Meet Britain's most unpopular invader.
The shake and crinkle of a bag, followed by a skimper, a flash of fluff, and the approach of a hesitant set of whiskers. Grey squirrels have almost all the characteristics of a popular animal: they are cute, fluffy, and small, and are often one of the first wild animals children interact with. But the curiosity of these Sciurids has done little for their reputation. An unwilling invader from the Americas, they join the ranks of other much-loved UK aliens, including the edible dormouse, muntjac deer and brown hare.
However, there’s more than just fluff to the charm of these rodents. They are not always greeted with the warmest of welcomes, and for good reason. Red squirrels, Britain’s native squirrel and the innocent mascot of the small European mammal, has been declining in the UK as a direct result of the rival greys. Not only do the larger greys directly outcompete the reds for resources, but they’re also the carrier of squirrel-pox, a disease that only affects the reds.
Unfortunately, this leaves wildlife workers with a difficult decision to make: to help the greys is often seen as an act to condemn the reds. This feeling has been carried across into UK legislation, with the most recent changes preventing wildlife rescue centres from releasing grey squirrels, leaving no other option but euthanisation. Once an animal is given the pest label, it can be almost impossible to be seen as anything else, but how many grey squirrel lives is a red squirrel worth?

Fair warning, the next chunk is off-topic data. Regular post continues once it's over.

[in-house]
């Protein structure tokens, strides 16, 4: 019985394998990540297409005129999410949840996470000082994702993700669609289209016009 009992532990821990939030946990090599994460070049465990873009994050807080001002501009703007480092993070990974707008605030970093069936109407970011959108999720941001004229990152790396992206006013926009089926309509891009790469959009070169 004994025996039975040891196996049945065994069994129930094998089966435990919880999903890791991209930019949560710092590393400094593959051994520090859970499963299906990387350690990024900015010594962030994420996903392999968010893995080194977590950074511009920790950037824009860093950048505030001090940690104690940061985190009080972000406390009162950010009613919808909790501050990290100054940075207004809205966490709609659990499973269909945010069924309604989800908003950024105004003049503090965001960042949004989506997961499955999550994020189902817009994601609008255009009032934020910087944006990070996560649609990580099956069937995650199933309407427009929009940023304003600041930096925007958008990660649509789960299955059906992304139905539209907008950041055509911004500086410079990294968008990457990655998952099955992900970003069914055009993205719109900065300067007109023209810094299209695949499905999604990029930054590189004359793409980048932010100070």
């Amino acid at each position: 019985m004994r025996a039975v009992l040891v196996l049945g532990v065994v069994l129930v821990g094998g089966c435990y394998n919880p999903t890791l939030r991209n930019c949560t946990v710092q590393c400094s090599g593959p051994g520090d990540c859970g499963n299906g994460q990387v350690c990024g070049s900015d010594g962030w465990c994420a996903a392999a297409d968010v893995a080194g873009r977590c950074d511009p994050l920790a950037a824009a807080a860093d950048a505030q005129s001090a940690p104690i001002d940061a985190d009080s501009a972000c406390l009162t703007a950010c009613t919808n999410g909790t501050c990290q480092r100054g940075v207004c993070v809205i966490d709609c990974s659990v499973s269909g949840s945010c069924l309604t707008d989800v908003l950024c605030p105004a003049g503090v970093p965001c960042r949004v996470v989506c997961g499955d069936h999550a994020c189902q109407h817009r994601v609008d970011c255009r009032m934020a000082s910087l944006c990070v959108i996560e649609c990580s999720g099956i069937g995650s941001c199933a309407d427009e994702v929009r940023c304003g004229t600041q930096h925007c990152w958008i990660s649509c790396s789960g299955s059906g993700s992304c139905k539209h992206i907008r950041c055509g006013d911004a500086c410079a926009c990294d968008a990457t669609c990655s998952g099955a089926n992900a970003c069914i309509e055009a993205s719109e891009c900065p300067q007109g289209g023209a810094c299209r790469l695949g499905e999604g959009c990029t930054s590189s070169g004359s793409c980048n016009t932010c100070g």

Controversy aside, grey squirrels represent a crucial moment in my photographic journey. At hearing the news about my first ever trip overseas, a biological excursion to Borneo no less, I decided then and there that I needed to upgrade my very overused bridge camera, and ascend to the big leagues of DSLRs. Arming myself with the flagship entry-level model of the time and a couple cheap lenses, I had three months to get my eye in on this fancy bit of kit. After reading about exposure triangles and taking photos of my apartment interior for a few days, I decided I needed an animal subject for some real world practice. Up to this point, my experience with animal photography began and ended with pet pics and zoo trips, but what I required was a longer term yet still unpredictable model.
Enter the squirrels. Through all seasons, moods and interactions, what began as training has ended up as a fondness for the ordinary and overlooked.
Squirrels have also taught me one of my most cherished personal rules for wildlife photography: a grey squirrel is no less intrinsically interesting than a polar bear, but a picture of something common is much less interesting than a picture of something rare. In this I see a challenge, to capture moments of common and everyday species in new ways.
These humble rodents have seen the birth of my love of photography, and have forced me to experiment again-and-again, to capture something rarely seen while remaining whole-heartedly squirrel ∎